Ep 47: Steve Lopes - Talking with Painters | File Type: audio/mpeg | Duration: 49:44

Steve Lopes is not looking to make a pretty picture. For a work to be enduring he believes 'there has to be a level of poison in it', some gritty quality that keeps you coming back. His powerful painting which won the Gallipoli Art Prize this year contains that little bit of poison. It lures the viewer with an evocative sunset only to reveal the reminders of battle trenches and detritus scattered across the landscape. Lopes has been painting figurative work for over twenty years starting at a time when it was decidedly unfashionable. He has been acknowledged by art critic John McDonald as 'one of the most dedicated artists you'll find anywhere' and his outstanding works in his distinctive figurative style have captured the attention of art collectors and institutions alike. He seeks to deal with the figure and the landscape together, depicting the relationship we have with our surrounds and does that in any way he can get the paint onto the surface, always looking for a way to push it further. He has exhibited in 30 solo shows across Australia and in London and Hong Kong and his work has been hung in many more group shows. His work is held in the National Gallery of Australia, the Parliament House Collection and other public institutions and private collections. Lopes is also known for his portraiture, recognised as a finalist in the Doug Moran Portrait Prize, Black Swan Prize the Percival Portrait Painting prize and has been selected in the Salon des Refusés exhibition several times. To hear the podcast interview press 'play' under the feature photo above. A short video of Lopes in his studio on the Talking with Painters YouTube channel can also be seen below. Current and upcoming events Solo show 'Impossible Find' at Stella Downer Fine Art, Sydney, 10 July to 4 August 2018 Salient Contemporary Artists on the Western front, a touring group exhibition showing at New England Regional Art Museum  until 3 June 2018.  Further touring dates TBA on exhibition website. Group show 'Jamberoo Mountain Road' at Shoalhaven Regional Gallery Solo show at Linton and Kay Galleries, Perth, date TBA Show notes Steve Lopes Steve Lopes at Stella Downer Fine Art Steve Lopes at Linton and Kay Galleries Steve Lopes at Mitchell Fine Art Gallery Alan Oldfield Lucian Freud Piero della Francesca Henri Matisse Gallipoli Art Prize Excerpt from 'Your Friend the Enemy' documentary by Bruce Inglis Jan Senbergs Fred Williams Rover Thomas Jeffrey Smart Euan Macleod Frank Auerbach Chuck Close Paul Gauguin Paul Cezanne Marlene Dumas Duck Print Fine Art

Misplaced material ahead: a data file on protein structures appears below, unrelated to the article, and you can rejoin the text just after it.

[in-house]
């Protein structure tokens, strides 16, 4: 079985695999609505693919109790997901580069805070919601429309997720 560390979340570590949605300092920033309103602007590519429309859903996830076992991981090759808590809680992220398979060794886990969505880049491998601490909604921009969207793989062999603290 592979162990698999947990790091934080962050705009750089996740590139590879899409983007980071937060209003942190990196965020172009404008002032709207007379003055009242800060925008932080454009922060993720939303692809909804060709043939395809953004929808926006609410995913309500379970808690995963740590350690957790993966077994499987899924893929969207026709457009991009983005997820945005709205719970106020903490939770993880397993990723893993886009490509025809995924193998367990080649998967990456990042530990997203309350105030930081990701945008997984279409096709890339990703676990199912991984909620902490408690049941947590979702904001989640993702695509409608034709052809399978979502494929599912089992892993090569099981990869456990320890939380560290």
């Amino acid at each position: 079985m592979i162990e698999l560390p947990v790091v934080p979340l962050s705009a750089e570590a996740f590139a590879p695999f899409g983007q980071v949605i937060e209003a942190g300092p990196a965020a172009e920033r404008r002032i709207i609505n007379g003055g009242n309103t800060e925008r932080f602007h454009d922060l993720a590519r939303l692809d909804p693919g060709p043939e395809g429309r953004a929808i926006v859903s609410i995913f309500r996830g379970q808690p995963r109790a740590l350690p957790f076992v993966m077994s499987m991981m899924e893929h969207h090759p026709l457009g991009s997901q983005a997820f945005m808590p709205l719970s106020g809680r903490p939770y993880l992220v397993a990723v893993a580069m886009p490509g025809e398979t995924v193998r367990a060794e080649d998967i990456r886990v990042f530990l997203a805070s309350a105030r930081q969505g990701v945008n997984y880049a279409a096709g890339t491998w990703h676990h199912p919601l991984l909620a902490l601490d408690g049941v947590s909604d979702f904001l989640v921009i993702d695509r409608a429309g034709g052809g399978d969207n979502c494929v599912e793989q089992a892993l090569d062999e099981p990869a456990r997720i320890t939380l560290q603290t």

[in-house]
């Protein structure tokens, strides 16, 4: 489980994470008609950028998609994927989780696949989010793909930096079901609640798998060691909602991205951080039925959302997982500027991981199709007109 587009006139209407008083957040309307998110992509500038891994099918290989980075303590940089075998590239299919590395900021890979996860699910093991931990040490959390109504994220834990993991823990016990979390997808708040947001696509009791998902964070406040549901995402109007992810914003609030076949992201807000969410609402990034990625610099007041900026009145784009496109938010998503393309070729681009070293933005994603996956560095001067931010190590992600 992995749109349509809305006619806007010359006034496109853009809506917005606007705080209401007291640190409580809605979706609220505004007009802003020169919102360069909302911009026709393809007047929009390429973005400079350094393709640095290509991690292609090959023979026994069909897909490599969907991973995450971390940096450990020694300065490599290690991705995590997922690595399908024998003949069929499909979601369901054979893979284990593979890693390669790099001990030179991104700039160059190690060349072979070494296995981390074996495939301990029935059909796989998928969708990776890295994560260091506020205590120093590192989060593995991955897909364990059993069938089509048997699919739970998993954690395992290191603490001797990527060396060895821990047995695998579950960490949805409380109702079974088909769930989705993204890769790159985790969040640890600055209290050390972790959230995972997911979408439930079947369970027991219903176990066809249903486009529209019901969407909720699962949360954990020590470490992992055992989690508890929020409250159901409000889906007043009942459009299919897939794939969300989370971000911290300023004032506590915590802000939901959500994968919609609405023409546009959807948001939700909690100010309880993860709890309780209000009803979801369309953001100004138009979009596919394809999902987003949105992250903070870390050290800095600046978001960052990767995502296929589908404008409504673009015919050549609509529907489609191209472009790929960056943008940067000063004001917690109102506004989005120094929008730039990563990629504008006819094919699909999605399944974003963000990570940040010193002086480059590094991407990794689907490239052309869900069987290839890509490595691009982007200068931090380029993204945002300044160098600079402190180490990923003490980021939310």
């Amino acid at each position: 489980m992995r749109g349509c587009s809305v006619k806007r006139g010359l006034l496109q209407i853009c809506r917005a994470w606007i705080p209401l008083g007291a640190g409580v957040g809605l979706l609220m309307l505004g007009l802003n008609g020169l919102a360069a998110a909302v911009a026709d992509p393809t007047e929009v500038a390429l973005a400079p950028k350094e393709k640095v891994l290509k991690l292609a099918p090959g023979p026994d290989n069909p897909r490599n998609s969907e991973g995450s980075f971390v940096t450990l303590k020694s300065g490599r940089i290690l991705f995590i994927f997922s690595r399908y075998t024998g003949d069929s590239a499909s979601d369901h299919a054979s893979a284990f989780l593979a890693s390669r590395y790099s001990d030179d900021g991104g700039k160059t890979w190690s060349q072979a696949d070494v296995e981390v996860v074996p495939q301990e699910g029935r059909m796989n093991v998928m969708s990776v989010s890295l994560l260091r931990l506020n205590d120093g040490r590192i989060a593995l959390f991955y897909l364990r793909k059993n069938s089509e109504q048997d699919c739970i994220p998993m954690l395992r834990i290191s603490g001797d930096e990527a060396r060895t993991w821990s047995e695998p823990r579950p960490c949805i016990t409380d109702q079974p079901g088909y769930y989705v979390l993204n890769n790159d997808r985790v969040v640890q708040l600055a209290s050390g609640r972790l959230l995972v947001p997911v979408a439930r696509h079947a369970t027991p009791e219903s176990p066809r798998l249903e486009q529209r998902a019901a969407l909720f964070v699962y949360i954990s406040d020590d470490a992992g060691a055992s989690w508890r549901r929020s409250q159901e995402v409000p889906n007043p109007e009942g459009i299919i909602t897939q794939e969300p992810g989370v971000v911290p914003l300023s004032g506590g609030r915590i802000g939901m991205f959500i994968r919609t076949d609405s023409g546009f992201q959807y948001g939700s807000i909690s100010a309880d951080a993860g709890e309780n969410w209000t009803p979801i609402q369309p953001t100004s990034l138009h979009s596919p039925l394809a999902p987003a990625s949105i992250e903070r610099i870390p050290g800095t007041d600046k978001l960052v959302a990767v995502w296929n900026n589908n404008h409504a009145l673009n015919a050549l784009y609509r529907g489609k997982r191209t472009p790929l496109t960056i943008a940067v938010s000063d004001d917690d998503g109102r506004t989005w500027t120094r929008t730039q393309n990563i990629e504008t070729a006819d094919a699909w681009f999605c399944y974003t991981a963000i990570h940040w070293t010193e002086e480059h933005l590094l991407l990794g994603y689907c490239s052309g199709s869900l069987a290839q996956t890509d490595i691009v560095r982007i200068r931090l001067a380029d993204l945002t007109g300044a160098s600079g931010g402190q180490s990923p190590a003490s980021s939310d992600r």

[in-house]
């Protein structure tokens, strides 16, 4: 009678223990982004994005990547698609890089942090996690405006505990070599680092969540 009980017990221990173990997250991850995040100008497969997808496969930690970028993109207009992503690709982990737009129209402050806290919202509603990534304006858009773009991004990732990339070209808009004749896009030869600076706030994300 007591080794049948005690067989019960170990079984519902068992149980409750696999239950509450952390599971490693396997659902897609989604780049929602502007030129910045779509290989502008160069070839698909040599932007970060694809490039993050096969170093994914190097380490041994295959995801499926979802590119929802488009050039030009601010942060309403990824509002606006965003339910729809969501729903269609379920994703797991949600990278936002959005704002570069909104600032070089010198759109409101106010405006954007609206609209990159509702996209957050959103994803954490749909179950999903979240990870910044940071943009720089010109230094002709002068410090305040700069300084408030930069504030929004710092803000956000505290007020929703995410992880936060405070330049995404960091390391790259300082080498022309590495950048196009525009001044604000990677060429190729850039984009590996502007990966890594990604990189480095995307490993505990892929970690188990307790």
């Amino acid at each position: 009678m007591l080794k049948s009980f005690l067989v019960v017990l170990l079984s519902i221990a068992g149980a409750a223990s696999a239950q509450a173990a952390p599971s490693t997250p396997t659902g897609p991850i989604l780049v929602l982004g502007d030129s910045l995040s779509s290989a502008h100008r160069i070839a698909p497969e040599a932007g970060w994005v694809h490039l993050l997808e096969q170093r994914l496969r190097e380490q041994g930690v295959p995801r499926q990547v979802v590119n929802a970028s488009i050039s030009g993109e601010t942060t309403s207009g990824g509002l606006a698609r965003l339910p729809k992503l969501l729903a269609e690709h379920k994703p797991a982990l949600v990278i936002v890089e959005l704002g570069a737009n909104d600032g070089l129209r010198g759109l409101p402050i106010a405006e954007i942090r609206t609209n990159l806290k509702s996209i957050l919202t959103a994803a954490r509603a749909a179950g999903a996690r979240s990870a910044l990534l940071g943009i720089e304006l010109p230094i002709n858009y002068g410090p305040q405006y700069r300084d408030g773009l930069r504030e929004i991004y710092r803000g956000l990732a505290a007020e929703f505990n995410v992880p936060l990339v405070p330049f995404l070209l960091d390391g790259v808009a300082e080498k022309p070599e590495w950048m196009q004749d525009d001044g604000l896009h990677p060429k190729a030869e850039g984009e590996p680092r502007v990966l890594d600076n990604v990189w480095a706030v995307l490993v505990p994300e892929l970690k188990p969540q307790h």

Ep 46: John Wolseley - Talking with Painters | File Type: audio/mpeg | Duration: 49:40

John Wolseley is one of Australia’s most important artists.  He portrays the Australian landscape and its ecosystems from the roots of a tree to a whole floodplain; from trees, birds and fish to a tiny beetle. Using a variety of techniques, he says he creates a kind of inventory or document of the state of the earth, revealing both the energy and beauty of it. To do that he physically immerses himself in nature, spending long periods at a time camping and observing the country from Tasmania to central Australia to Arnhem land. Wolseley has had over 25 solo shows and the exhibition Midawarr | Harvest is currently travelling around the country. It is a collection of his works and those of aboriginal elder Mulkun Wirrpanda with whom he has developed a special bond over many years. His work is held in most important Australian art institutions and of course many private collections. But probably the most interesting part of our conversation is where he talks about literally collaborating with nature to produce his work. To hear the podcast interview press 'play' below the feature photo above. A short video with audio of John talking about his work and video of his Australian Galleries show can be seen on the Talking with Painters YouTube channel and is also below. Current and upcoming events: 'Midawarr | Harvest: the Art of Mulkun Wirrpanda and John Wolseley', Museum and Art Gallery of the Northern Territory, opening 4 August 2018 'The Great Beetle Show', Roslyn Oxley9 Gallery, October 2018 Show notes: John Wolseley John Wolseley at Australian Galleries John Wolseley at Roslyn Oxley 9 Gallery Nomad Art Gallery Mulkun Wirrpanda at Nomad Art Gallery Midawarr|Harvest: The art of Mulkun Wirrpanda and John Wolseley - National Museum of Australia Jakob von Uexküll Seamus Heaney Heartlands and Headwaters, exhibition by Wolseley at the National Gallery of Victoria Lloyd Rees William Blake John Wolseley talking about watercolour on the Talking with Painters YouTube channel